United States Equestrian Federation
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The United States Equestrian Federation (USEF or US Equestrian) is the national governing body for most equestrian sports in the United States. It began on January 20, 1917, as the Association of American Horse Shows, later changed to the American Horse Shows Association (AHSA). In 2001, the organization changed its name to USA Equestrian (USAE) and, in 2003 it merged with the United States Equestrian Team (USET). In 2017, USEF rebranded as US Equestrian. In 2019, USEF abandoned and sold its own laboratory to the University of Kentucky.
|Formation||January 20, 1917|
Competitions governed by US Equestrian include dressage, driving, endurance riding, eventing, hunt seat equitation, hunter, jumper, para-equestrian, reining, roadster, saddle seat equitation, vaulting, and western riding competition including equitation, western pleasure, reining, trail, western dressage, and related events.
The organization also governs breed shows held in the United States for the Andalusian, Lusitano, Arabian, Half-Arabian/Anglo-Arabian, Connemara, Friesian, Hackney, Morgan, American Saddlebred, National Show Horse, Paso Fino, Shetland, and Welsh breeds.
US Equestrian keeps track of yearly points accumulated at individual horse shows throughout the year and gives awards based on these points at the end of the year. Horse shows governed under the USEF are given an AA, A, B, or C rating. Shows with an AA rating are the most prestigious and often offer the most prize money, whereas shows with a C rating are more local, usually awarding less prize money. Competitions recognized by the USEF must follow its rules and bylaws.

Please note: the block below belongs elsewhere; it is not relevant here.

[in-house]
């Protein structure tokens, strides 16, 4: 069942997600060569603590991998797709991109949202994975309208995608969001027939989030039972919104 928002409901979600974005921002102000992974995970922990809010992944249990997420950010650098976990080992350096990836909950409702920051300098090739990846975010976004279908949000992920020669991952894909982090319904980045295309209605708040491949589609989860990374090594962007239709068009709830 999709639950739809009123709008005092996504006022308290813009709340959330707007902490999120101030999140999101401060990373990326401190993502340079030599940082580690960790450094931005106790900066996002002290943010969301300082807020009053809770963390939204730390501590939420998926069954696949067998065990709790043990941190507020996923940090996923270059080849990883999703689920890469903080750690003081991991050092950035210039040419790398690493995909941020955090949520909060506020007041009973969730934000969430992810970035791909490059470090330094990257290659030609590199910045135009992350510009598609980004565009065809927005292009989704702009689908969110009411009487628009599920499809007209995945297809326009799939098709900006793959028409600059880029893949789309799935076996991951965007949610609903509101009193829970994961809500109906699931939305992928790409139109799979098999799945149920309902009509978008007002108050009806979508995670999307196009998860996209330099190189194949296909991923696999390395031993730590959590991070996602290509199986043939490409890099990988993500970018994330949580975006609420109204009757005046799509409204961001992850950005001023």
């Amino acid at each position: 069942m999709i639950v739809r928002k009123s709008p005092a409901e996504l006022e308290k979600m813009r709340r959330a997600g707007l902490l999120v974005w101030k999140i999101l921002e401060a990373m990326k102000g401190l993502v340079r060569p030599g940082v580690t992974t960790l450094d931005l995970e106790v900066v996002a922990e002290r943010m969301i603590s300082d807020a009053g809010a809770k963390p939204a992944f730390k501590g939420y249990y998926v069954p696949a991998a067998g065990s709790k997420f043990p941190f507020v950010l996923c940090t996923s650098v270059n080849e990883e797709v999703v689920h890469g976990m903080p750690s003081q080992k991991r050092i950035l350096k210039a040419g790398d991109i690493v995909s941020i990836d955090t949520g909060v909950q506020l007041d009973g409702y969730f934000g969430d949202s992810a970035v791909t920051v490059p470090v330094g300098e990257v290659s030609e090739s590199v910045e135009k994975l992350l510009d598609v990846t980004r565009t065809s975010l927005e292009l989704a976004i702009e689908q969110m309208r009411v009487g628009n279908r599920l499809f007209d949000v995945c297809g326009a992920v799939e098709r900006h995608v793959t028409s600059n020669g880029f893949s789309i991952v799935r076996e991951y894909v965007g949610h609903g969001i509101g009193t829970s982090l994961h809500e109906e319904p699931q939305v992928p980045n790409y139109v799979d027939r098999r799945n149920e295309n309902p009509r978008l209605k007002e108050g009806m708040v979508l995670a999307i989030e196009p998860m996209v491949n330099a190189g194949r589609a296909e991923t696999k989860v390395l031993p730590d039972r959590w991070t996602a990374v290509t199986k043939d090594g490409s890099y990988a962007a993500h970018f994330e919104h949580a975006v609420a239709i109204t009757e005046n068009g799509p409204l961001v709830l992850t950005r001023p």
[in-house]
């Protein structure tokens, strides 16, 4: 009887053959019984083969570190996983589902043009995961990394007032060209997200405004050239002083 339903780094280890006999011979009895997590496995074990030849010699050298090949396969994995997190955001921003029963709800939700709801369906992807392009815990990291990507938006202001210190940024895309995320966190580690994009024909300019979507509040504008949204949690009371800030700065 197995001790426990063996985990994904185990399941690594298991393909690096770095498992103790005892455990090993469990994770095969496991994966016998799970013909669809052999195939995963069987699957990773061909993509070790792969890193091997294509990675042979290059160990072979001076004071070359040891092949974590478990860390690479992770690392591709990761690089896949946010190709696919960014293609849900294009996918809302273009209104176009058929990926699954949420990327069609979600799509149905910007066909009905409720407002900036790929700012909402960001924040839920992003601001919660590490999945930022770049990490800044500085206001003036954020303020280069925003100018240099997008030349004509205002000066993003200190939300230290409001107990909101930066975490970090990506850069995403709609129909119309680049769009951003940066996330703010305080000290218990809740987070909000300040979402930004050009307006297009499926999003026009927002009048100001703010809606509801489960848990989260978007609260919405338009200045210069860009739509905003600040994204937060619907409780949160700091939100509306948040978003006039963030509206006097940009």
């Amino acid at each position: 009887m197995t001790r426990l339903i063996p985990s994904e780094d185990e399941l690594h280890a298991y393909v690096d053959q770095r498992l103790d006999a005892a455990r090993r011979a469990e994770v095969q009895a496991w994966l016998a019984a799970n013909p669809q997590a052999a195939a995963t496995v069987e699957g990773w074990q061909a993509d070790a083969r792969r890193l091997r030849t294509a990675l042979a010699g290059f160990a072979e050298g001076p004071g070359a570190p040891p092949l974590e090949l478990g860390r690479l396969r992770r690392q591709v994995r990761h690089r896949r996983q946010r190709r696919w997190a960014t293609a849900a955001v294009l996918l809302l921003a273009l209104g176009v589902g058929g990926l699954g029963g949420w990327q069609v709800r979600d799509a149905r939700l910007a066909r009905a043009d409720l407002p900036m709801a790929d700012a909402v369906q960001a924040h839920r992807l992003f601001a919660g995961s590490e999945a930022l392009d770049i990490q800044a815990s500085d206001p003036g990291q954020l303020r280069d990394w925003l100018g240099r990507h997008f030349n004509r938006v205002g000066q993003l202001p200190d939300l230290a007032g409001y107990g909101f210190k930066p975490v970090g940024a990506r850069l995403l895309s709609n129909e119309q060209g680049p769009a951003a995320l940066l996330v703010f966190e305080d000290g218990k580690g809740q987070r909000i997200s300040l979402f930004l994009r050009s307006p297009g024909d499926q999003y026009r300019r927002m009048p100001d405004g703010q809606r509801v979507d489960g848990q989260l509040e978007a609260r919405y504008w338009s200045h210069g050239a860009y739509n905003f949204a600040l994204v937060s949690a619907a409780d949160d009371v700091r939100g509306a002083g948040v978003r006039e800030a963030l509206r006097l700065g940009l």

Governing bodies working under the USEF include:
- United States Hunter/Jumper Association (USHJA)
- United States Dressage Federation (USDF)
- United States Eventing Association (USEA)
US Equestrian Athlete Lettering Program started by the United States Equestrian Foundation offers an incredible opportunity for junior-high and high-school equestrian athletes to receive a varsity letter, just like any other varsity high-school athlete. The Program allows young equestrian athletes to be honored and recognized for their hard work and dedication to the equestrian sport.
Board of directorsEdit
- President: Murray Kessler
- CEO: William Moroney
- General Counsel: Sonja Keating
- External audit committees: Judith Werner, Thomas Brennan, Lisa Gorretta, Elisabeth Goth, Cindy Mugnier
On January 20, 1917, representatives of some fifty horse shows met in Manhattan under the leadership of Reginald C. Vanderbilt. Their intention was to unite in order to assure clean competition in the show ring. They formed the Association of American Horse Shows, which by its first annual meeting on January 29, 1918, included the organizers of 26 well-known horse shows. The association incorporated in June 1918. Membership grew to list 35 member shows in 1919, and 67 shows by 1924. By the time of Vanderbilt's death in 1925, the organization had enrolled almost 70 shows as members of the organization.